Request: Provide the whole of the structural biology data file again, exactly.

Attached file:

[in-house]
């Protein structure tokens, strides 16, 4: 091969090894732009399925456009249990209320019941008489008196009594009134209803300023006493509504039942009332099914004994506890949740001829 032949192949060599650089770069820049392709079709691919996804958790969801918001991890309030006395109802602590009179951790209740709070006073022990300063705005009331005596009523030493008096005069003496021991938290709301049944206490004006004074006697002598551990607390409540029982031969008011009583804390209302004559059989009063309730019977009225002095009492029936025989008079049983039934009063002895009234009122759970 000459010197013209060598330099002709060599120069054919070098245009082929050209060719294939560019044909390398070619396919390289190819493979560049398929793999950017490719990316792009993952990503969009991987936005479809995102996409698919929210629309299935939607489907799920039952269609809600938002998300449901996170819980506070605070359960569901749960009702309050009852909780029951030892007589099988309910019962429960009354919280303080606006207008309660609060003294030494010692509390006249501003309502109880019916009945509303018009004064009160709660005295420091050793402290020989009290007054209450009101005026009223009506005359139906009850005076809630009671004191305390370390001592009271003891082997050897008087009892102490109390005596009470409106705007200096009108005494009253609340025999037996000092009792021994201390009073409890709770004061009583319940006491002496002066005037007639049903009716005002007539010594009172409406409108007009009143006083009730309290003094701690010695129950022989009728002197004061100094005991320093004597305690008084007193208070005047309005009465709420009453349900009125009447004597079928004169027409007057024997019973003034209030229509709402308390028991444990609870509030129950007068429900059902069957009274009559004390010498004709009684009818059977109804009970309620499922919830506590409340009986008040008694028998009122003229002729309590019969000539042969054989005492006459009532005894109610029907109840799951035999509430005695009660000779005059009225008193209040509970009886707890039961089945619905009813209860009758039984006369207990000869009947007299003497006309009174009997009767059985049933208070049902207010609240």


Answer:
[in-house]
């Protein structure tokens, strides 16, 4: 091969090894732009399925456009249990209320019941008489008196009594009134209803300023006493509504039942009332099914004994506890949740001829 032949192949060599650089770069820049392709079709691919996804958790969801918001991890309030006395109802602590009179951790209740709070006073022990300063705005009331005596009523030493008096005069003496021991938290709301049944206490004006004074006697002598551990607390409540029982031969008011009583804390209302004559059989009063309730019977009225002095009492029936025989008079049983039934009063002895009234009122759970 000459010197013209060598330099002709060599120069054919070098245009082929050209060719294939560019044909390398070619396919390289190819493979560049398929793999950017490719990316792009993952990503969009991987936005479809995102996409698919929210629309299935939607489907799920039952269609809600938002998300449901996170819980506070605070359960569901749960009702309050009852909780029951030892007589099988309910019962429960009354919280303080606006207008309660609060003294030494010692509390006249501003309502109880019916009945509303018009004064009160709660005295420091050793402290020989009290007054209450009101005026009223009506005359139906009850005076809630009671004191305390370390001592009271003891082997050897008087009892102490109390005596009470409106705007200096009108005494009253609340025999037996000092009792021994201390009073409890709770004061009583319940006491002496002066005037007639049903009716005002007539010594009172409406409108007009009143006083009730309290003094701690010695129950022989009728002197004061100094005991320093004597305690008084007193208070005047309005009465709420009453349900009125009447004597079928004169027409007057024997019973003034209030229509709402308390028991444990609870509030129950007068429900059902069957009274009559004390010498004709009684009818059977109804009970309620499922919830506590409340009986008040008694028998009122003229002729309590019969000539042969054989005492006459009532005894109610029907109840799951035999509430005695009660000779005059009225008193209040509970009886707890039961089945619905009813209860009758039984006369207990000869009947007299003497006309009174009997009767059985049933208070049902207010609240």